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Thursday, September 2, 2010

Opinion: A New, Edgier IndyCar

When Cameron Haven and Kimberly Phillips appeared in a Playboy.com video a couple weeks ago modeling IZOD IndyCar Series apparel, it sent the blogosphere into a titter. Some longtime series fans, especially women, objected at the nature of the video, saying it went beyond the exploitation of women that even GoDaddy.com uses in their television ads. The video was provocative indeed, with the two women baring almost everything (but nothing deemed explicit by American standards) for the camera.

And in the end, the photo shoot and video did exactly what they were designed to do: they got people talking.

Now, this wasn't the type of thing that most other major professional sports would do. Far from it. Yes, Playboy has a lengthy racing history, but they've never been allowed on a stock car; instead, much of the bunny's recent racing exploits have come in European touring cars, where sexuality is a lot less taboo, and in American sports car racing, where there is a much smaller chance of a large public outcry against the brand. Its support has almost never been detrimental to any series.

In a way, Playboy is exactly the kind of supporter that IndyCar needs at this point in time.

For one, getting IZOD and Playboy involved took IndyCar's desire to capitalize on the sex appeal of racing to a whole new level. Does anybody remember the brilliantly half-assed "Sexier Drivers" campaign? No people, no cars, just white text on a black background with the series' shield next to it. It was about as visually interesting as your everyday encyclopedia. I think you'd be hard-pressed to remember the ad campaign.

But this, on the other hand? We're not going to forget a Playboy shoot anytime soon. It was provocative without doing anything to damage outright the series' reputation. It had front-page status on Playboy.com, which is clearly no slouch of a website. And I'm sure that such exposure at least reintroduced the brand in some subconscious sense to a good amount of people.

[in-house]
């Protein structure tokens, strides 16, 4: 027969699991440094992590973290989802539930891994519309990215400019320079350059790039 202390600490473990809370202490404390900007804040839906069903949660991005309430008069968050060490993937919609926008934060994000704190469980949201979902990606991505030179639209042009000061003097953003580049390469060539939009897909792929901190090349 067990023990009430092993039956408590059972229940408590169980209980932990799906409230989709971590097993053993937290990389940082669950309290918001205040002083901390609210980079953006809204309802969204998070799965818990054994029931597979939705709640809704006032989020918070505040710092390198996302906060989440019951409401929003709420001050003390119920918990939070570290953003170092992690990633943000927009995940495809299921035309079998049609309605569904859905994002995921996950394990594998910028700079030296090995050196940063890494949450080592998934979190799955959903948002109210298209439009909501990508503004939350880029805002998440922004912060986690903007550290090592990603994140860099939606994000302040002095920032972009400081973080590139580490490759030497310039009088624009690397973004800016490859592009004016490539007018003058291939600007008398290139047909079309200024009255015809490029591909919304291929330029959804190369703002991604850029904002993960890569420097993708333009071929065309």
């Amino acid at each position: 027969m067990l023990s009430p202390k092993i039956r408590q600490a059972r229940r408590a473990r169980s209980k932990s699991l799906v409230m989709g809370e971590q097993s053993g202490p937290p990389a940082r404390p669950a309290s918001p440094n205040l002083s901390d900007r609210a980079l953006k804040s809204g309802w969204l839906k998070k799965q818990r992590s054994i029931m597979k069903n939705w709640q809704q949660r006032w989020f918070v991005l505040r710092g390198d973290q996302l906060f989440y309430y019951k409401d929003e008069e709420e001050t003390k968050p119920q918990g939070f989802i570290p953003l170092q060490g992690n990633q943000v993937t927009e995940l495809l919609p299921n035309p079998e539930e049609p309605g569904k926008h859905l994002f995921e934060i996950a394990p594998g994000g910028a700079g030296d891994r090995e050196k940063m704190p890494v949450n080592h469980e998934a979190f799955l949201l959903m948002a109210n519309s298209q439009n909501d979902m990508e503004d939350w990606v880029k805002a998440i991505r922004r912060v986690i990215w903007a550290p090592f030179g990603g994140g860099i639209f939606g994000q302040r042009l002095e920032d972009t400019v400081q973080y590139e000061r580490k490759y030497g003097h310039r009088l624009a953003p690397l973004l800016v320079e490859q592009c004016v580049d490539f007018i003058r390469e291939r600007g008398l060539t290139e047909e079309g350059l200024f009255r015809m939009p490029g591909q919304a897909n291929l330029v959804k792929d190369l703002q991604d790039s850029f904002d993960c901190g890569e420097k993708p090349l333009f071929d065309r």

Witness what Rally America, the United States' sanctioning body for rally car racing, has done to entrench itself in the public eye. They've painted rallying as an "extreme sport," which - although almost certainly demeaning to the European professionals - gives the sport a unique and memorable identity here in the States. It also opens up the sport for an edgier sponsor base, with all of the big four energy drinks keeping the sport afloat, much like cigarette companies did before tobacco advertising was banned.

The American way of doing rally-car racing has attracted big names to the sport. Motocross champion Travis Pastrana. DC Shoes founder Ken Block. 1999 Indianapolis 500 winner and former IndyCar champion Kenny Brack. The list goes on.

Better still, bringing rallying to events like the X Games has opened it up to a brand new, younger fan base that would have never cared about the sport otherwise. Rallycross is one of the most popular events at the X Games. People pack the Home Depot Center to watch it, year after year.

IndyCar ought to take a page out of Rally America's book, by taking a traditional form of racing and marketing it in a way that makes people perceive it as edgy.

Purists will scoff at the notion of revamping IndyCar in such a way. Some fans would like to see the roadsters of the 1950s return to the track. It'd be nice; from a pure racing standpoint, it would be the ultimate competition. But unfortunately, the Indy Racing League has painted itself into a corner where they must do everything possible to re-establish a brand that was on life support before IZOD entered the picture.

Remember that John Barnes, the owner of Panther Racing, pointed to the younger generations as the future of the IndyCar fan base. I'm 19; I know what my peers in Generations X and Y like. I may not always agree with the hottest trends myself, but I have an idea of what works.

Brands that create interesting ads - Old Spice, for example - need to be enticed into the series, by presenting them with drivers who can act as spokespersons on and off the track. I've been saying for a little while now that Graham Rahal and Old Spice would be a great fit, especially if we could get Rahal to grow his father's trademark mustache. It'd also get the series' best young American talent back on track, at a time where part of IndyCar's downward spiral is owed to European drivers bringing their own sponsors from home. American fans just can't relate to those guys quite as well.

(Not to get all jingoistic once again, but part of my criteria for these spokespeople is that they be American. It just has to be, for the reasons I've stated above. Also, I'm not really promoting the cause of American open-wheel racing, or living up to my website's name, if I'm not going to at least go to bat every once in a while for guys like J.R. Hildebrand, Ed Carpenter, Charlie Kimball, Townsend Bell, Jonathan Summerton...)